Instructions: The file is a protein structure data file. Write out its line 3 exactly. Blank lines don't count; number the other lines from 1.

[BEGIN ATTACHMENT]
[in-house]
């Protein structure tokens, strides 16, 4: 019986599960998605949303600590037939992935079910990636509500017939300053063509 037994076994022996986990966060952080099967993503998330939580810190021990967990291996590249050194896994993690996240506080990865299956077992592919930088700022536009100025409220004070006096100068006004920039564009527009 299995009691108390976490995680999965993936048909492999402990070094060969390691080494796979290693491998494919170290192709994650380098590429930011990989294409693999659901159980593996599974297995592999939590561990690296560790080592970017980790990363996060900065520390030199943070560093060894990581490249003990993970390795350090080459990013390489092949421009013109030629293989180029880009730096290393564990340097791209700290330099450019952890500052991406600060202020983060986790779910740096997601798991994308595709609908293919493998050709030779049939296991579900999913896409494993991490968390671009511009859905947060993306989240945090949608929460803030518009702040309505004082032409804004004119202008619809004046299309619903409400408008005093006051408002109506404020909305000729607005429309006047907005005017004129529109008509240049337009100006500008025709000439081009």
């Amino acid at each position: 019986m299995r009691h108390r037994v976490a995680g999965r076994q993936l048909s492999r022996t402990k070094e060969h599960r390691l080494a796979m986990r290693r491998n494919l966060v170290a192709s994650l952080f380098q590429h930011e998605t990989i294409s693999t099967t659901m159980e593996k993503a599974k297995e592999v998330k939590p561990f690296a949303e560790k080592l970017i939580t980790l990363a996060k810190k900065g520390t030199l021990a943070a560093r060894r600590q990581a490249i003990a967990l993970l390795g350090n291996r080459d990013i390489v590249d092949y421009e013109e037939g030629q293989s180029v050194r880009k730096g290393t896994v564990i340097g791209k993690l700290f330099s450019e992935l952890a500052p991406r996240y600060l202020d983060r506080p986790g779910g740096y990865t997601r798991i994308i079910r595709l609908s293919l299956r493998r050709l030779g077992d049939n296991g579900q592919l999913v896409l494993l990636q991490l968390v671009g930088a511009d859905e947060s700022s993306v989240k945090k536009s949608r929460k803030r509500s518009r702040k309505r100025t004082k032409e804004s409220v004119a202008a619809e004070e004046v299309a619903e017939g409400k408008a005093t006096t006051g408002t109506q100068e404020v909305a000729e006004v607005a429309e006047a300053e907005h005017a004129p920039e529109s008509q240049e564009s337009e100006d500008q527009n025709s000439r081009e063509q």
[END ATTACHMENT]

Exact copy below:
């Amino acid at each position: 019986m299995r009691h108390r037994v976490a995680g999965r076994q993936l048909s492999r022996t402990k070094e060969h599960r390691l080494a796979m986990r290693r491998n494919l966060v170290a192709s994650l952080f380098q590429h930011e998605t990989i294409s693999t099967t659901m159980e593996k993503a599974k297995e592999v998330k939590p561990f690296a949303e560790k080592l970017i939580t980790l990363a996060k810190k900065g520390t030199l021990a943070a560093r060894r600590q990581a490249i003990a967990l993970l390795g350090n291996r080459d990013i390489v590249d092949y421009e013109e037939g030629q293989s180029v050194r880009k730096g290393t896994v564990i340097g791209k993690l700290f330099s450019e992935l952890a500052p991406r996240y600060l202020d983060r506080p986790g779910g740096y990865t997601r798991i994308i079910r595709l609908s293919l299956r493998r050709l030779g077992d049939n296991g579900q592919l999913v896409l494993l990636q991490l968390v671009g930088a511009d859905e947060s700022s993306v989240k945090k536009s949608r929460k803030r509500s518009r702040k309505r100025t004082k032409e804004s409220v004119a202008a619809e004070e004046v299309a619903e017939g409400k408008a005093t006096t006051g408002t109506q100068e404020v909305a000729e006004v607005a429309e006047a300053e907005h005017a004129p920039e529109s008509q240049e564009s337009e100006d500008q527009n025709s000439r081009e063509q």